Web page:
In the classical renin-angiotensin system, circulating angiotensin II mediates growth stimulatory and hemodynamic effects through the plasma membrane angiotensin II type I receptor, AT1. Angiotensin II also exists in the intracellular space in some native cells and tissues and can be upregulated in diseases including hypertension and diabetes. Moreover, intracellular AT1 receptors can be found associated with endosomes, nuclei and mitochondria. Intracellular angiotensin II can function in a canonical fashion through the native receptor and also in a non-canonical fashion through interaction with alternative proteins. Likewise the receptor and proteolytic fragments of the receptor can function independent of angiotensin II. Participation of the receptor and ligand in alternative intracellular pathways may serve to amplify events that are initiated at the plasma membrane. We review historical and current literature relevant to angiotensin II, as compared to other intracrines, in tissue culture and transgenic models. In particular, we describe a new transgenic mouse model which demonstrates that intracellular angiotensin II is linked to high blood pressure. Appreciation of the diverse, pleiotropic intracellular effects of components of the renin-angiotensin system should lead to alternative disease treatment targets and new therapies.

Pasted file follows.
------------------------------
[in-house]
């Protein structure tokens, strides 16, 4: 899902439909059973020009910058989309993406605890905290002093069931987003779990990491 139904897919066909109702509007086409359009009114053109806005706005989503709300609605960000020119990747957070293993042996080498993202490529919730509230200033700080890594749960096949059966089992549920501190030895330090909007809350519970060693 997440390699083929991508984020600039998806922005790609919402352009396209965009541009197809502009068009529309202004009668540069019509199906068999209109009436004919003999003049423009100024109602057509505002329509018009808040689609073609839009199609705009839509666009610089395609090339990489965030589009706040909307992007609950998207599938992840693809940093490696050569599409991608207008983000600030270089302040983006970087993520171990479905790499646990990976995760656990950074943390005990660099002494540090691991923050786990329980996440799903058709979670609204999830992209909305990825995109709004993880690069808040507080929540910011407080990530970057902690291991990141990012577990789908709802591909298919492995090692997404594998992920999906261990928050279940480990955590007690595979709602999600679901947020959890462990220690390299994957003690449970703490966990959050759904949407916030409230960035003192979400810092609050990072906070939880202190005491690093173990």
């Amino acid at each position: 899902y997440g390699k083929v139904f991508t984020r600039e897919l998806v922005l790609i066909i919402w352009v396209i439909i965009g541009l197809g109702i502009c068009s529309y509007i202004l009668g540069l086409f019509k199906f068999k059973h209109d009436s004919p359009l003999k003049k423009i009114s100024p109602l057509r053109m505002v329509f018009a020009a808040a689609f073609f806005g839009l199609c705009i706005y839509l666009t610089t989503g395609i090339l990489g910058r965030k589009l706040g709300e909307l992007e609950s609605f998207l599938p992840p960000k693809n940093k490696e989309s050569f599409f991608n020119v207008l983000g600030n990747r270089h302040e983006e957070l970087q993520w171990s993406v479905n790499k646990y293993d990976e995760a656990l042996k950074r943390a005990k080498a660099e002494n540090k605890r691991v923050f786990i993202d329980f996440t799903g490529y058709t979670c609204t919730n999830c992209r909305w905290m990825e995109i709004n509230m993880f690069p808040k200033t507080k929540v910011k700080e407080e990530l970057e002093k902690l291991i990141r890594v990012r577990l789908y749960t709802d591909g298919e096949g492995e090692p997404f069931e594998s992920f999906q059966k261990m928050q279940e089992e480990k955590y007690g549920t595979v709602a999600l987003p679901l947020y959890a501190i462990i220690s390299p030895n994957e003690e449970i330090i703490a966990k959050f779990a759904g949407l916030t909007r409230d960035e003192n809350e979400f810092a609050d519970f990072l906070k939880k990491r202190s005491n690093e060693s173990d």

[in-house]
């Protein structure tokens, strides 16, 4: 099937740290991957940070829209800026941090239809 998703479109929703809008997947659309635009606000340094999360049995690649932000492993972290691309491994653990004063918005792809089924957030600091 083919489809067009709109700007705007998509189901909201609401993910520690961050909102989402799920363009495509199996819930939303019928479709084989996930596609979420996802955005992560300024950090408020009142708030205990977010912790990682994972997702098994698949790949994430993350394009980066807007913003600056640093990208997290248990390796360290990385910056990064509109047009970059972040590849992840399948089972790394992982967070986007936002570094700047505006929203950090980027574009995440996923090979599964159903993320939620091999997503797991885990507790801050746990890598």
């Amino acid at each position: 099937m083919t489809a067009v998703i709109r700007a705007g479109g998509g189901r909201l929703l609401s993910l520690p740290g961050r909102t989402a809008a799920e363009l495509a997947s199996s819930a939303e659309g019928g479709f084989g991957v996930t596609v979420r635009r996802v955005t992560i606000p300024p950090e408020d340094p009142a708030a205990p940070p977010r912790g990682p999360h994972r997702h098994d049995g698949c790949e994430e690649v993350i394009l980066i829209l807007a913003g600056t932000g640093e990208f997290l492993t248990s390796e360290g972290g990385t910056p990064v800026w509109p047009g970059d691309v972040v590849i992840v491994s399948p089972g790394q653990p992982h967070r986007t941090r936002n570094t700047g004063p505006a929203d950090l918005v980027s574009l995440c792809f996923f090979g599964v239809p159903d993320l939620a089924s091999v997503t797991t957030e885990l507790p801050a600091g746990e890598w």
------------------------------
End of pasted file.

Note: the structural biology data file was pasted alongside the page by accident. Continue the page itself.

- nuclear intracrine
- intracellular angiotensin II
- Copyright © 2011, American Journal of Physiology - Regulatory, Integrative and Comparative Physiology